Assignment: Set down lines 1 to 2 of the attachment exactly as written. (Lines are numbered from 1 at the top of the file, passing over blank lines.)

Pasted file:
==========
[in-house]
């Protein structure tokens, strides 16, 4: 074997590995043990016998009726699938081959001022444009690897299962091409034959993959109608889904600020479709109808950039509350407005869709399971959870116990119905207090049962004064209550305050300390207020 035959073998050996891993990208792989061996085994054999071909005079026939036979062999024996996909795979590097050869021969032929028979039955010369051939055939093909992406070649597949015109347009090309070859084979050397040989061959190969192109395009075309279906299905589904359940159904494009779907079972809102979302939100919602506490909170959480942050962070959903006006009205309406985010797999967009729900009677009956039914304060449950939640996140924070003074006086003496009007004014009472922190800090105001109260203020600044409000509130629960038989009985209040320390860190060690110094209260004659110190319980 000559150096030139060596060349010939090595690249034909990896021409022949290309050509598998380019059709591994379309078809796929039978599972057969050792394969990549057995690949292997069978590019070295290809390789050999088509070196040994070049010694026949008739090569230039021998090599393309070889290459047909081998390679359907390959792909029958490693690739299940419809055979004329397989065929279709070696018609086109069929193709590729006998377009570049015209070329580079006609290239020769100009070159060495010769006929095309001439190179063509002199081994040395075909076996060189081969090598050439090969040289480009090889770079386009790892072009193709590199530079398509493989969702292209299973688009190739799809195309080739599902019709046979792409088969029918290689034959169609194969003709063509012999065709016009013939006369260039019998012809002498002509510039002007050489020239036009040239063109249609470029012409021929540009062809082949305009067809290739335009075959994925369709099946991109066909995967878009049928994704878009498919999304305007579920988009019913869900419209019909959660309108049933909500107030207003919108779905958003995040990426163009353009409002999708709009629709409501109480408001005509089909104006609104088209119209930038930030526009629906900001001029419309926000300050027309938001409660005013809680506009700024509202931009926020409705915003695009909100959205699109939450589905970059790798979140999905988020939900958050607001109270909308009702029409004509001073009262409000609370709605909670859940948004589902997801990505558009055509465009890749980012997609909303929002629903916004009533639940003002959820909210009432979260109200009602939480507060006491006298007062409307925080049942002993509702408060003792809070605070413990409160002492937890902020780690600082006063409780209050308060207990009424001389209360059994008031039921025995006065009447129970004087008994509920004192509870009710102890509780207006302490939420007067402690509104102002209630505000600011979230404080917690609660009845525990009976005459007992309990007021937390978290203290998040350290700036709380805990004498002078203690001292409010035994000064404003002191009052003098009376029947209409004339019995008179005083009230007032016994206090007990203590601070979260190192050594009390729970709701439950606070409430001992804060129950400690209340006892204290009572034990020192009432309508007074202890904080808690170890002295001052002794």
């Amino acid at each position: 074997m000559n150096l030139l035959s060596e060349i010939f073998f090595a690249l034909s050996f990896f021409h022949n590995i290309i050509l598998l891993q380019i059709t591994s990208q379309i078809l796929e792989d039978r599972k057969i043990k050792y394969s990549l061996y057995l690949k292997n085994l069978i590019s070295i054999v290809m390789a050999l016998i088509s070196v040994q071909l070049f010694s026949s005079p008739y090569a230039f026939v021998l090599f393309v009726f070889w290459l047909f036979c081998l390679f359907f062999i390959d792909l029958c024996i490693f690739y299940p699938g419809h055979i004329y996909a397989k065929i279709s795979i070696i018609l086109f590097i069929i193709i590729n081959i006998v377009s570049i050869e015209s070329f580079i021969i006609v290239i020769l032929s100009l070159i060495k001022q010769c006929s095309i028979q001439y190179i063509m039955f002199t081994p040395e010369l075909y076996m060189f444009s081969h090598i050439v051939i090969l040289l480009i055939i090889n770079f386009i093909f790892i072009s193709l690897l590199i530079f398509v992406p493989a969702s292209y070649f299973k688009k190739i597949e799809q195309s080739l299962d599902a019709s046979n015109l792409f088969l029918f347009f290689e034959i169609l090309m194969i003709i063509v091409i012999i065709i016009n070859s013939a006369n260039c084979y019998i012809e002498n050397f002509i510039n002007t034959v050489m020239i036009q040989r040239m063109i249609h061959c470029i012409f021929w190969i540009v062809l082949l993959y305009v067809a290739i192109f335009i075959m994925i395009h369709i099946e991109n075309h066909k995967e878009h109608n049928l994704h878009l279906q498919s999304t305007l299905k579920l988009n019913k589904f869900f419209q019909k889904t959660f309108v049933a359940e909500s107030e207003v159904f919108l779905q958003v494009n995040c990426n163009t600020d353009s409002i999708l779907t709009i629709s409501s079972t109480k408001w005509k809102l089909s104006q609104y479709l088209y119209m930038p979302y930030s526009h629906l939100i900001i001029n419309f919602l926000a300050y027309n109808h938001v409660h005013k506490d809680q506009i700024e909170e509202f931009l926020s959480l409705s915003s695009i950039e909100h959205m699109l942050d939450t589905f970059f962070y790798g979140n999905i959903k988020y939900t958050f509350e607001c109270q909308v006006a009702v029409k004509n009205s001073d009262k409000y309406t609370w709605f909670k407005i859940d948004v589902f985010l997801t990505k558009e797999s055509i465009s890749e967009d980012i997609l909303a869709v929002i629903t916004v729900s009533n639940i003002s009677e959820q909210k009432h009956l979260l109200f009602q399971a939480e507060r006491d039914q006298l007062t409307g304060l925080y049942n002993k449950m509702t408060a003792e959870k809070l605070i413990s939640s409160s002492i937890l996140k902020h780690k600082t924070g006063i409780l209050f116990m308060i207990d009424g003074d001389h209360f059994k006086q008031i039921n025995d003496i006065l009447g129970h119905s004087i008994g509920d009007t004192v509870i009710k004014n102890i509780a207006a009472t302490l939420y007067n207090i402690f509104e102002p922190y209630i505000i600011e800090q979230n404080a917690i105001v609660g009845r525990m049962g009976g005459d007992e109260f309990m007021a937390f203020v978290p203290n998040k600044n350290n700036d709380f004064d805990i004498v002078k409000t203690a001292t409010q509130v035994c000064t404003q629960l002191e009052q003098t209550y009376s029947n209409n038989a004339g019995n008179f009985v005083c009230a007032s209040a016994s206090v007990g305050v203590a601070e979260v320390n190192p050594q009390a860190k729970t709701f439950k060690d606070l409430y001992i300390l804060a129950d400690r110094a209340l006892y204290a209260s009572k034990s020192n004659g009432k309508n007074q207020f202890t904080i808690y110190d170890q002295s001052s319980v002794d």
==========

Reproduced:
[in-house]
């Protein structure tokens, strides 16, 4: 074997590995043990016998009726699938081959001022444009690897299962091409034959993959109608889904600020479709109808950039509350407005869709399971959870116990119905207090049962004064209550305050300390207020 035959073998050996891993990208792989061996085994054999071909005079026939036979062999024996996909795979590097050869021969032929028979039955010369051939055939093909992406070649597949015109347009090309070859084979050397040989061959190969192109395009075309279906299905589904359940159904494009779907079972809102979302939100919602506490909170959480942050962070959903006006009205309406985010797999967009729900009677009956039914304060449950939640996140924070003074006086003496009007004014009472922190800090105001109260203020600044409000509130629960038989009985209040320390860190060690110094209260004659110190319980 000559150096030139060596060349010939090595690249034909990896021409022949290309050509598998380019059709591994379309078809796929039978599972057969050792394969990549057995690949292997069978590019070295290809390789050999088509070196040994070049010694026949008739090569230039021998090599393309070889290459047909081998390679359907390959792909029958490693690739299940419809055979004329397989065929279709070696018609086109069929193709590729006998377009570049015209070329580079006609290239020769100009070159060495010769006929095309001439190179063509002199081994040395075909076996060189081969090598050439090969040289480009090889770079386009790892072009193709590199530079398509493989969702292209299973688009190739799809195309080739599902019709046979792409088969029918290689034959169609194969003709063509012999065709016009013939006369260039019998012809002498002509510039002007050489020239036009040239063109249609470029012409021929540009062809082949305009067809290739335009075959994925369709099946991109066909995967878009049928994704878009498919999304305007579920988009019913869900419209019909959660309108049933909500107030207003919108779905958003995040990426163009353009409002999708709009629709409501109480408001005509089909104006609104088209119209930038930030526009629906900001001029419309926000300050027309938001409660005013809680506009700024509202931009926020409705915003695009909100959205699109939450589905970059790798979140999905988020939900958050607001109270909308009702029409004509001073009262409000609370709605909670859940948004589902997801990505558009055509465009890749980012997609909303929002629903916004009533639940003002959820909210009432979260109200009602939480507060006491006298007062409307925080049942002993509702408060003792809070605070413990409160002492937890902020780690600082006063409780209050308060207990009424001389209360059994008031039921025995006065009447129970004087008994509920004192509870009710102890509780207006302490939420007067402690509104102002209630505000600011979230404080917690609660009845525990009976005459007992309990007021937390978290203290998040350290700036709380805990004498002078203690001292409010035994000064404003002191009052003098009376029947209409004339019995008179005083009230007032016994206090007990203590601070979260190192050594009390729970709701439950606070409430001992804060129950400690209340006892204290009572034990020192009432309508007074202890904080808690170890002295001052002794």